Column: Should university administrators do more to build school pride?

Cullen Davis, Staff Reporter/Writer

or the school I saw so many have. 

Entering Alabama State during COVID-19, I quickly saw the effects the pandemic had on the school. I would ask staff, faculty, coaches, and upperclassmen a plethora of questions to help give me some type of understanding. Their responses were mixed, but I started picking up the pieces as my experience with the university continued.. It was slow, but I grasped the pride and contentment for my university yet, I still felt many elements were missing.

During my initial year here, I rolled with the punches, often comparing my ASU experience with friends and peers at other institutions such as Alabama Agricultural and Mechanical University, Florida Agricultural and Mechanical University, Hampton University, and Prairie View Agricultural and Mechanical University. The comparison and contrast I would conduct in my head made me realize the key piece ASU is missing is pride.  My upperclassmen peers would always mention the plethora of events and activities they were a part of when they were in undergraduate studies here. They explained there was “more freedom” and felt like they truly let them be college students. This, therefore, created a heightened sense of pride and joy for them. 

Alumna and historical trailblazer Barbara Williams stated, “We seem so conservative on campus … Students should have more freedom to be out. Be a student.” She remembers cookouts and barbecues that would take place around the campus, along with eating lunch in the quad or the amphitheater. In the past, there were several gatherings together and there was not a sense of being separated. Such as parades on campus and competitions between different dormitories. Teachers would have a presence of mind to dismiss class early or cancel class because they knew of the yearly homecoming activities. It is actions like this that create an element of pride and worthiness to not only the student but to the university as well to enjoy this time and add flavor to our lives as college students, according to Williams.

Fast forward to the present day and those elements are non-existent. If you ask students what is the epicenter of pride around campus, the majority of answers would be the Mighty Marching Hornets with the Stingettes or Greek life. This simply should not be the only basis for joy and delight on an HBCU campus. Alabama State University is a part of the largest annual HBCU classic in the nation yet lost four years in a row. It is hard to have pride in that. It saddens me when I hear students speak about why they came here and it is mostly, “Because it was free” or “I don’t know.” If a number of your student body feel this way, change must be made by administrators. The current retention rate is 59%, 10% behind the nationwide average, showing that something new must be done.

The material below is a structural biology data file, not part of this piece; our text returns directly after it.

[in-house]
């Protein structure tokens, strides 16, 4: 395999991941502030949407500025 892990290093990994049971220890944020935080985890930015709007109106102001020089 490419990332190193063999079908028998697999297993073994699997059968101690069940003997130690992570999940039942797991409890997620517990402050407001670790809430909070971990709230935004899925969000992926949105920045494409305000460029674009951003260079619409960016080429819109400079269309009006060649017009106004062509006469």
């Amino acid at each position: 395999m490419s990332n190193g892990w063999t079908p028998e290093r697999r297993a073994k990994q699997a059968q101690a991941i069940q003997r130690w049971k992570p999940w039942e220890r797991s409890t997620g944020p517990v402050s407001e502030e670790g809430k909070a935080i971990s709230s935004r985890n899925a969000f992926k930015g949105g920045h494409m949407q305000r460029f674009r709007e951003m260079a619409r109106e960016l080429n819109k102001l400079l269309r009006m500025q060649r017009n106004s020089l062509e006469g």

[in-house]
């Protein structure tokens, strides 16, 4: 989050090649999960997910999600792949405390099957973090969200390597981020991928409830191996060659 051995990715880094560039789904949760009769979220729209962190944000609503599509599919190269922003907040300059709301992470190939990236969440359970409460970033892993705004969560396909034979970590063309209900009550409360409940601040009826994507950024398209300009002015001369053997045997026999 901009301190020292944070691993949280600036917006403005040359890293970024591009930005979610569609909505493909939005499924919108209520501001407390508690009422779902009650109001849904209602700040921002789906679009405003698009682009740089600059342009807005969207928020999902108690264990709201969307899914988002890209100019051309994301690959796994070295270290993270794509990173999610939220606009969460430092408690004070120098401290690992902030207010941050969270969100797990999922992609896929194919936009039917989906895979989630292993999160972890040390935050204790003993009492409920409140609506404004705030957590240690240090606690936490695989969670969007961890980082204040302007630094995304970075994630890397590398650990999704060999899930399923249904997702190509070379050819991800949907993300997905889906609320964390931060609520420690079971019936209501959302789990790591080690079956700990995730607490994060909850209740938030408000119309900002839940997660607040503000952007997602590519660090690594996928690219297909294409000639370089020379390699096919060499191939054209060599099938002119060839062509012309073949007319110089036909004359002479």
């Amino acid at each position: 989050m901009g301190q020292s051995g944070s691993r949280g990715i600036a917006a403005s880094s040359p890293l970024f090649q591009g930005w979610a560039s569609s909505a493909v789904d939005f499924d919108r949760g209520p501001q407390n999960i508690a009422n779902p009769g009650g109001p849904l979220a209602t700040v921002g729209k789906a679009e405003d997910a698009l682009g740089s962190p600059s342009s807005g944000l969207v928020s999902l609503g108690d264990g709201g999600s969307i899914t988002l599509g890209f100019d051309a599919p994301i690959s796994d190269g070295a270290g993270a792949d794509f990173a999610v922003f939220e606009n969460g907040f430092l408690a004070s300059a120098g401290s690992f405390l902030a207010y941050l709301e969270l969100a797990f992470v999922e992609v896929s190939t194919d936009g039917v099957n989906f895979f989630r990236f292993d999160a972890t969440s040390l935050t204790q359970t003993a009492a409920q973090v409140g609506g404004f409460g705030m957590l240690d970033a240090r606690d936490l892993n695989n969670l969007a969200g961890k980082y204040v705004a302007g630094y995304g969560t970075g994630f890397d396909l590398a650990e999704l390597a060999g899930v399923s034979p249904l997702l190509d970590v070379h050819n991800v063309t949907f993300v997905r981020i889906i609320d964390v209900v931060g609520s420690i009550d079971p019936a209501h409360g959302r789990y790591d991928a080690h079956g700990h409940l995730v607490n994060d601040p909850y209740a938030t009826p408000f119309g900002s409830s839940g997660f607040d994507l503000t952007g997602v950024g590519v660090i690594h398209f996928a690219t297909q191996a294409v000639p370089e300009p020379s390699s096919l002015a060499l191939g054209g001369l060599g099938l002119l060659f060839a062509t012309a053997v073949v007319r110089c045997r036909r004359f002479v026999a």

There are so many suggestions, big and small, that students, faculty and staff have made to try changing the tone around campus. Small suggestions like instilling breakfast at night during big events such as Homecoming or Magic City Week. To the bigger implementations like renovation of buildings and dormitories. The common theme from both the older and younger generations is that Alabama State University is not what it used to be. Any administrator that hears that should take assiduous action. 

The answer to this is simple: listen to the students and act. Listening to the students shows nothing when there is no change but acting shows you care. The student’s perception of them will ultimately show the legacy and impact of administrators and individuals in high places. Creating a better sense of who we are as Hornets on a national scale should be the goal of anyone stepping on the ground of O’ Mother Dear, but we must work on the campus level first. No student should be paying tuition for ASU while wishing they were at another institution. No student should be robbed of their college experience. No student should feel like they have to change the culture of a whole campus.  It is up to the administration to take the necessary action for current and future students.